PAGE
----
Police in the Albanian capital Tirana on Sunday (2 June) fired tear gas and water canon at demonstrators demanding the resignation of socialist Prime Minister Edi Rama.
Police also came under fire from some protesters with 10 police officers and three people injured, according to the Albania’s Interior Ministry.
“Rama go away”, “Corrupt government”, demonstrators chanted, throwing firecrackers, stones and smoke bombs, despite organisers’ pleas not to attack the police.
The US embassy in Tirana condemned the violence by protesters saying that “the use of pyrotechnics, especially when aimed at police… is unacceptable, and undemocratic.
“We call on the organisers of the protest to stop the violent acts and engage in constructive dialogue,” it said in a statement.
"The U.S. Embassy condemns the violence taking place during tonight’s protest. Peaceful assembly and the right to petition the government are hallmarks of healthy democracies, but they are rights that must be exercised peacefully." Full statement: https://t.co/qGppP9D8Iu pic.twitter.com/LN1hxpwUiy
— USEmbassyTirana (@USEmbassyTirana) June 2, 2019
NATO chief Jens Stoltenberg, on a visit to Tirana, also condemned the violence.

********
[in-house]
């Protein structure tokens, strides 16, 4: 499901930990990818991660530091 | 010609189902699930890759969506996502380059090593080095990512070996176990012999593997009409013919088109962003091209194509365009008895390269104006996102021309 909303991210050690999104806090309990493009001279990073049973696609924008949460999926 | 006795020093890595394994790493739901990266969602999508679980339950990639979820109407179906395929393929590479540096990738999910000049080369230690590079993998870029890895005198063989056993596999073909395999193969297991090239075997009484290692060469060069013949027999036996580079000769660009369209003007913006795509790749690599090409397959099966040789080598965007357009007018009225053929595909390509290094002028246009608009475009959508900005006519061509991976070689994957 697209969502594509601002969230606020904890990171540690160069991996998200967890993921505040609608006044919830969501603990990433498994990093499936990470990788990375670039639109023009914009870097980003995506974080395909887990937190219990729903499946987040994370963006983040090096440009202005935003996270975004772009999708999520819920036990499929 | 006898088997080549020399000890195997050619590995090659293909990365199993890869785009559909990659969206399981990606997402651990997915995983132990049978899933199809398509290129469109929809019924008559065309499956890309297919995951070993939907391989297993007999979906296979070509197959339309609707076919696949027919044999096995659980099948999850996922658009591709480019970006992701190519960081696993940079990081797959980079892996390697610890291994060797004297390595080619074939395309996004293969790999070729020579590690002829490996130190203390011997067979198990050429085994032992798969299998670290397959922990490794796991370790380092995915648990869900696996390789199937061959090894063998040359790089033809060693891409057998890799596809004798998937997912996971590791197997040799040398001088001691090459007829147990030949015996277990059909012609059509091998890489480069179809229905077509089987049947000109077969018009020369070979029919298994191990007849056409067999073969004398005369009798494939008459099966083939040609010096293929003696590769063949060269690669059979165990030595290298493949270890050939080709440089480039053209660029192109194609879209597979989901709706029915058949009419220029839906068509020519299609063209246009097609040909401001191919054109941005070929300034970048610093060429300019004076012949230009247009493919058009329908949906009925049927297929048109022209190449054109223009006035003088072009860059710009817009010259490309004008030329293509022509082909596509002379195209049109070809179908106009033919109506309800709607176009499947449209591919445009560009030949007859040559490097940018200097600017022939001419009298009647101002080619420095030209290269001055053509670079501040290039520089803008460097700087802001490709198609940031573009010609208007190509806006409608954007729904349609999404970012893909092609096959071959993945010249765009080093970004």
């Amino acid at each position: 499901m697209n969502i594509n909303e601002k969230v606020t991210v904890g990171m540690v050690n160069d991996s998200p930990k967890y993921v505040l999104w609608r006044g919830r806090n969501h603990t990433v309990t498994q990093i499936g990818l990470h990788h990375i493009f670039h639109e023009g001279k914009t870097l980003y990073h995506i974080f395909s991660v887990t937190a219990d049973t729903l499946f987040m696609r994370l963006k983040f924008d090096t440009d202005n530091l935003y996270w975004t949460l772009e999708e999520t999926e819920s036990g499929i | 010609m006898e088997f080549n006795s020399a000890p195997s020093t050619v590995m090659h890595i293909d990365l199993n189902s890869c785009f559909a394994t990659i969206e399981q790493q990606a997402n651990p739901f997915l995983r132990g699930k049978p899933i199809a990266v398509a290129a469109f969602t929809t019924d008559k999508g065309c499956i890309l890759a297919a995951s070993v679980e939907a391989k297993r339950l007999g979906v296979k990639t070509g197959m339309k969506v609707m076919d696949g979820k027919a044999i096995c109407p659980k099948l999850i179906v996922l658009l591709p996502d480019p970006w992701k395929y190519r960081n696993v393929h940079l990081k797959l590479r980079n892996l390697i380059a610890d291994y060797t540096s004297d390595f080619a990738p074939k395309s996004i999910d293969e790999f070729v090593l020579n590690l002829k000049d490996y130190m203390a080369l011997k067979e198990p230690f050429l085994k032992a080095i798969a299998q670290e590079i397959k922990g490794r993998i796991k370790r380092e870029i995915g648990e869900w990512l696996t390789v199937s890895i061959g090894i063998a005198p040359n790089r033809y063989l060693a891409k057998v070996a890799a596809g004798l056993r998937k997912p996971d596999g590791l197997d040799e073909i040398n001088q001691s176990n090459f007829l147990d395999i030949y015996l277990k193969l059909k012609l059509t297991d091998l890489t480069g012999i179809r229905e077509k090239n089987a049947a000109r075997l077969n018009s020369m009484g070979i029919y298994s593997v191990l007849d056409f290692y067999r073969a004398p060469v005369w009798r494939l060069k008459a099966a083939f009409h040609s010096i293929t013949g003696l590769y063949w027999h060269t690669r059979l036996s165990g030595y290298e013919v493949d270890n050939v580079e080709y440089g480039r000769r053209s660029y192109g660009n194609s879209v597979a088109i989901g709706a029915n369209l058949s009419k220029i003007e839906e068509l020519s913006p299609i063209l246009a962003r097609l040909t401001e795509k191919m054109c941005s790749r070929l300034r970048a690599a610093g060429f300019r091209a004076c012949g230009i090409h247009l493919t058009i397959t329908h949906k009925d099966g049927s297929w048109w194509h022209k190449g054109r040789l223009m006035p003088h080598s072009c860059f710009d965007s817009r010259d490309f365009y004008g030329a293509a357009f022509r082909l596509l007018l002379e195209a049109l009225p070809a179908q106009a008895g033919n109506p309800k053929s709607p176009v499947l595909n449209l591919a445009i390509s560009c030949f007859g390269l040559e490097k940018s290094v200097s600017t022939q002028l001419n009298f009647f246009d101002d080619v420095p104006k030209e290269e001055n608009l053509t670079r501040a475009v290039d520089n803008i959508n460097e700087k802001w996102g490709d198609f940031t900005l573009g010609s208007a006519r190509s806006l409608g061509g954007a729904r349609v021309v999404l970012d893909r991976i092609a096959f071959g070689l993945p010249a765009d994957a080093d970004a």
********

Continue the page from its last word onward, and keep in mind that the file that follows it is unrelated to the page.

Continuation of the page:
“Political violence contradicts our democratic values. It is absolutely unacceptable,” he said.
Good meetings in Tirana. Ten years after joining, Albania is a valued #NATO Ally. Democracy is at the heart of NATO & I call on all parties to engage in the political process. pic.twitter.com/jv8hCAlWzG
— Jens Stoltenberg (@jensstoltenberg) June 2, 2019
In February, opposition politicians from the right to the centre-left walked out of parliament in a protest demanding the resignation of Rama, who has led the country since 2013.
They want a transitional government and early elections, and refuse to negotiate with Rama whom they accuse of crime and corruption links.
The fight has spilled onto the streets, with weekly protests shrouding Tirana in tear gas and smoke as protesters tussle with police and try to break into government buildings, lobbing bricks, firecrackers and petrol bombs.
The political crisis is seen as a threat to Tirana’s dreams of joining the European Union with member states to decide in the coming weeks whether to open accession talks with the volatile Balkan state. The developments could also be detrimental for North Macedonia, as the decision-making process concerns both neighbours.